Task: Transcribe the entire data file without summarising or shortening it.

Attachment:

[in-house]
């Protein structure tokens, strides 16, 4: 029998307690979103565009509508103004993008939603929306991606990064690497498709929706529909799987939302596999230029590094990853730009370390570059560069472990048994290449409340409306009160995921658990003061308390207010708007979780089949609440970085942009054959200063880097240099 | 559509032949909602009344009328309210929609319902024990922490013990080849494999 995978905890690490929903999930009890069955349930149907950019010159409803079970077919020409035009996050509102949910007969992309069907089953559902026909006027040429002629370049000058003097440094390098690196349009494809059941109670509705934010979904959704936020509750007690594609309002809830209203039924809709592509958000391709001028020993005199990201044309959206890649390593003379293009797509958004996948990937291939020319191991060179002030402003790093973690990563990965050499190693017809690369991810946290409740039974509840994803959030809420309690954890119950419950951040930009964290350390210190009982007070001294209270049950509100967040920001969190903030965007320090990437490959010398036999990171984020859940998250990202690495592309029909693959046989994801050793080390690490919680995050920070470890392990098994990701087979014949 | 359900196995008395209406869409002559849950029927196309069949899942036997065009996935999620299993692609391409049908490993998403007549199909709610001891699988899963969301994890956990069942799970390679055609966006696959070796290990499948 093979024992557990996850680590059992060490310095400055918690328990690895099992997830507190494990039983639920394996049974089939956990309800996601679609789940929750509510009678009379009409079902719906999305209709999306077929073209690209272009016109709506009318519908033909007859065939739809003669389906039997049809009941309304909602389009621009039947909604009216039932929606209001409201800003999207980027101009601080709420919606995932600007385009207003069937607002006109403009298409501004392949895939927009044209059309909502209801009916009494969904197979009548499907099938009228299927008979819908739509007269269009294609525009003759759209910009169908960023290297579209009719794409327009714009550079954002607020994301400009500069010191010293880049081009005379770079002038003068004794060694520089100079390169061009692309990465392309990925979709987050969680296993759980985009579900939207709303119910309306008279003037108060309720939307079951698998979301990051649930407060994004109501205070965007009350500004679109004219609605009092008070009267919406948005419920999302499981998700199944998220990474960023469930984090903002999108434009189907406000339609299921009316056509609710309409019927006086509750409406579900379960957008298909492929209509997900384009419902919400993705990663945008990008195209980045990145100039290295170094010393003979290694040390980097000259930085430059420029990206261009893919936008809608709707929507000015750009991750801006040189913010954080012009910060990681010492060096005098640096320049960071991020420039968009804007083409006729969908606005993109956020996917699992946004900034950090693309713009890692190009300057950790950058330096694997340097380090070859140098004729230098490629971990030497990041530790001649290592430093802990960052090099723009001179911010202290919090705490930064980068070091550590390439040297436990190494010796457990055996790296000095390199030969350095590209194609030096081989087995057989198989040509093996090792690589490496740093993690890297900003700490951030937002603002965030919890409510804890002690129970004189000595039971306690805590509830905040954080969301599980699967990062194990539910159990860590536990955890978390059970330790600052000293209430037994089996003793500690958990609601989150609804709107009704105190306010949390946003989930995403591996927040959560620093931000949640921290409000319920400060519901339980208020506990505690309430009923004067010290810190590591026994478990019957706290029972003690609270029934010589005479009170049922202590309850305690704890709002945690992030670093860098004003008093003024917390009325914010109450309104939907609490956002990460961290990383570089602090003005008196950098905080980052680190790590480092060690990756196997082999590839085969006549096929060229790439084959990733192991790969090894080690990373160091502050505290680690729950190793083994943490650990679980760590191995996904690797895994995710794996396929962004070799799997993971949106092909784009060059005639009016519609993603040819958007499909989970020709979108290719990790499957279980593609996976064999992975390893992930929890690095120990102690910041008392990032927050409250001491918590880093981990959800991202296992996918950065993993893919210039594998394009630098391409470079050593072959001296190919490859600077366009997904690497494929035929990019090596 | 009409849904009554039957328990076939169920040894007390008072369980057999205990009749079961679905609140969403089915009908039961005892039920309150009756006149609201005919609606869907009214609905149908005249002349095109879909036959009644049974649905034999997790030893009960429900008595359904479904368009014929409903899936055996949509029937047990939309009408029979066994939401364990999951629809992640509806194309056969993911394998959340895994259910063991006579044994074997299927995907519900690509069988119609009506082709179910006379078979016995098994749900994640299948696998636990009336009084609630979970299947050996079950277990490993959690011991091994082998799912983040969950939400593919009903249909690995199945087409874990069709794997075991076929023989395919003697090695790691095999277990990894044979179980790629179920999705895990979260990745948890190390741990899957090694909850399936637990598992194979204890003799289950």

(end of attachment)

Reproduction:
[in-house]
């Protein structure tokens, strides 16, 4: 029998307690979103565009509508103004993008939603929306991606990064690497498709929706529909799987939302596999230029590094990853730009370390570059560069472990048994290449409340409306009160995921658990003061308390207010708007979780089949609440970085942009054959200063880097240099 | 559509032949909602009344009328309210929609319902024990922490013990080849494999 995978905890690490929903999930009890069955349930149907950019010159409803079970077919020409035009996050509102949910007969992309069907089953559902026909006027040429002629370049000058003097440094390098690196349009494809059941109670509705934010979904959704936020509750007690594609309002809830209203039924809709592509958000391709001028020993005199990201044309959206890649390593003379293009797509958004996948990937291939020319191991060179002030402003790093973690990563990965050499190693017809690369991810946290409740039974509840994803959030809420309690954890119950419950951040930009964290350390210190009982007070001294209270049950509100967040920001969190903030965007320090990437490959010398036999990171984020859940998250990202690495592309029909693959046989994801050793080390690490919680995050920070470890392990098994990701087979014949 | 359900196995008395209406869409002559849950029927196309069949899942036997065009996935999620299993692609391409049908490993998403007549199909709610001891699988899963969301994890956990069942799970390679055609966006696959070796290990499948 093979024992557990996850680590059992060490310095400055918690328990690895099992997830507190494990039983639920394996049974089939956990309800996601679609789940929750509510009678009379009409079902719906999305209709999306077929073209690209272009016109709506009318519908033909007859065939739809003669389906039997049809009941309304909602389009621009039947909604009216039932929606209001409201800003999207980027101009601080709420919606995932600007385009207003069937607002006109403009298409501004392949895939927009044209059309909502209801009916009494969904197979009548499907099938009228299927008979819908739509007269269009294609525009003759759209910009169908960023290297579209009719794409327009714009550079954002607020994301400009500069010191010293880049081009005379770079002038003068004794060694520089100079390169061009692309990465392309990925979709987050969680296993759980985009579900939207709303119910309306008279003037108060309720939307079951698998979301990051649930407060994004109501205070965007009350500004679109004219609605009092008070009267919406948005419920999302499981998700199944998220990474960023469930984090903002999108434009189907406000339609299921009316056509609710309409019927006086509750409406579900379960957008298909492929209509997900384009419902919400993705990663945008990008195209980045990145100039290295170094010393003979290694040390980097000259930085430059420029990206261009893919936008809608709707929507000015750009991750801006040189913010954080012009910060990681010492060096005098640096320049960071991020420039968009804007083409006729969908606005993109956020996917699992946004900034950090693309713009890692190009300057950790950058330096694997340097380090070859140098004729230098490629971990030497990041530790001649290592430093802990960052090099723009001179911010202290919090705490930064980068070091550590390439040297436990190494010796457990055996790296000095390199030969350095590209194609030096081989087995057989198989040509093996090792690589490496740093993690890297900003700490951030937002603002965030919890409510804890002690129970004189000595039971306690805590509830905040954080969301599980699967990062194990539910159990860590536990955890978390059970330790600052000293209430037994089996003793500690958990609601989150609804709107009704105190306010949390946003989930995403591996927040959560620093931000949640921290409000319920400060519901339980208020506990505690309430009923004067010290810190590591026994478990019957706290029972003690609270029934010589005479009170049922202590309850305690704890709002945690992030670093860098004003008093003024917390009325914010109450309104939907609490956002990460961290990383570089602090003005008196950098905080980052680190790590480092060690990756196997082999590839085969006549096929060229790439084959990733192991790969090894080690990373160091502050505290680690729950190793083994943490650990679980760590191995996904690797895994995710794996396929962004070799799997993971949106092909784009060059005639009016519609993603040819958007499909989970020709979108290719990790499957279980593609996976064999992975390893992930929890690095120990102690910041008392990032927050409250001491918590880093981990959800991202296992996918950065993993893919210039594998394009630098391409470079050593072959001296190919490859600077366009997904690497494929035929990019090596 | 009409849904009554039957328990076939169920040894007390008072369980057999205990009749079961679905609140969403089915009908039961005892039920309150009756006149609201005919609606869907009214609905149908005249002349095109879909036959009644049974649905034999997790030893009960429900008595359904479904368009014929409903899936055996949509029937047990939309009408029979066994939401364990999951629809992640509806194309056969993911394998959340895994259910063991006579044994074997299927995907519900690509069988119609009506082709179910006379078979016995098994749900994640299948696998636990009336009084609630979970299947050996079950277990490993959690011991091994082998799912983040969950939400593919009903249909690995199945087409874990069709794997075991076929023989395919003697090695790691095999277990990894044979179980790629179920999705895990979260990745948890190390741990899957090694909850399936637990598992194979204890003799289950």